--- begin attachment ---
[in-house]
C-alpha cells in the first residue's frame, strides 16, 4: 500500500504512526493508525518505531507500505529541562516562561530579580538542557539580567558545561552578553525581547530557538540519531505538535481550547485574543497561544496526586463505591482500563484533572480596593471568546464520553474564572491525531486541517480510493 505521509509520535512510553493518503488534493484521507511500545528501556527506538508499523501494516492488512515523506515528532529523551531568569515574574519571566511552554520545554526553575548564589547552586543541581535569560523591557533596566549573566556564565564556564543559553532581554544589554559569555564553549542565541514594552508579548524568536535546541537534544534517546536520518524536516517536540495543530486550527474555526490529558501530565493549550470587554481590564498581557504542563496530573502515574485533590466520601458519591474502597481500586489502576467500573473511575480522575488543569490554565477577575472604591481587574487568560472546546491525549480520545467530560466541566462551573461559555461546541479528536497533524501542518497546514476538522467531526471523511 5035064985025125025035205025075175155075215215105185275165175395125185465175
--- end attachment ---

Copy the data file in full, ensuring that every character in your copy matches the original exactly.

[in-house]
C-alpha cells in the first residue's frame, strides 16, 4: 500500500504512526493508525518505531507500505529541562516562561530579580538542557539580567558545561552578553525581547530557538540519531505538535481550547485574543497561544496526586463505591482500563484533572480596593471568546464520553474564572491525531486541517480510493 505521509509520535512510553493518503488534493484521507511500545528501556527506538508499523501494516492488512515523506515528532529523551531568569515574574519571566511552554520545554526553575548564589547552586543541581535569560523591557533596566549573566556564565564556564543559553532581554544589554559569555564553549542565541514594552508579548524568536535546541537534544534517546536520518524536516517536540495543530486550527474555526490529558501530565493549550470587554481590564498581557504542563496530573502515574485533590466520601458519591474502597481500586489502576467500573473511575480522575488543569490554565477577575472604591481587574487568560472546546491525549480520545467530560466541566462551573461559555461546541479528536497533524501542518497546514476538522467531526471523511 5035064985025125025035205025075175155075215215105185275165175395125185465175